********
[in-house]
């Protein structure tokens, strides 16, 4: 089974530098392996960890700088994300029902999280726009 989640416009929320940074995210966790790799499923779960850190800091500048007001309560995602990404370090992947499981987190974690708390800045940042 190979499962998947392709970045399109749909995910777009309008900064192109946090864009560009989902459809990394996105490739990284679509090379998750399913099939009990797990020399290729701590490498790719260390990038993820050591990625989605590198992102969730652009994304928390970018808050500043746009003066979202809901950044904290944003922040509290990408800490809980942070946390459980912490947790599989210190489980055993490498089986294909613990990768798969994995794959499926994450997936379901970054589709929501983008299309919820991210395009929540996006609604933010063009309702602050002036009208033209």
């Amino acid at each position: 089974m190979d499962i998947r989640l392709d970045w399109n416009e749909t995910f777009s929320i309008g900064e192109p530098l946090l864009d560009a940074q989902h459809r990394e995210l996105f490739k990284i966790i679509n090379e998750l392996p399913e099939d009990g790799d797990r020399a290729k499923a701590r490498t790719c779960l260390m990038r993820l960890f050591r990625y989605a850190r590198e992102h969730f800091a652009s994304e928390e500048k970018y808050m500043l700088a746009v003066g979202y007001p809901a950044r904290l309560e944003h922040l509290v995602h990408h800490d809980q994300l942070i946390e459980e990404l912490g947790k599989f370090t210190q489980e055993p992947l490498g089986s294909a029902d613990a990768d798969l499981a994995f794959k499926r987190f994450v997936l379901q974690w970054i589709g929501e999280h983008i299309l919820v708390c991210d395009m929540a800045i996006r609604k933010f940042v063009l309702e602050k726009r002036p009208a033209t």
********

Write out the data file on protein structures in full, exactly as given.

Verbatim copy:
[in-house]
């Protein structure tokens, strides 16, 4: 089974530098392996960890700088994300029902999280726009 989640416009929320940074995210966790790799499923779960850190800091500048007001309560995602990404370090992947499981987190974690708390800045940042 190979499962998947392709970045399109749909995910777009309008900064192109946090864009560009989902459809990394996105490739990284679509090379998750399913099939009990797990020399290729701590490498790719260390990038993820050591990625989605590198992102969730652009994304928390970018808050500043746009003066979202809901950044904290944003922040509290990408800490809980942070946390459980912490947790599989210190489980055993490498089986294909613990990768798969994995794959499926994450997936379901970054589709929501983008299309919820991210395009929540996006609604933010063009309702602050002036009208033209």
């Amino acid at each position: 089974m190979d499962i998947r989640l392709d970045w399109n416009e749909t995910f777009s929320i309008g900064e192109p530098l946090l864009d560009a940074q989902h459809r990394e995210l996105f490739k990284i966790i679509n090379e998750l392996p399913e099939d009990g790799d797990r020399a290729k499923a701590r490498t790719c779960l260390m990038r993820l960890f050591r990625y989605a850190r590198e992102h969730f800091a652009s994304e928390e500048k970018y808050m500043l700088a746009v003066g979202y007001p809901a950044r904290l309560e944003h922040l509290v995602h990408h800490d809980q994300l942070i946390e459980e990404l912490g947790k599989f370090t210190q489980e055993p992947l490498g089986s294909a029902d613990a990768d798969l499981a994995f794959k499926r987190f994450v997936l379901q974690w970054i589709g929501e999280h983008i299309l919820v708390c991210d395009m929540a800045i996006r609604k933010f940042v063009l309702e602050k726009r002036p009208a033209t």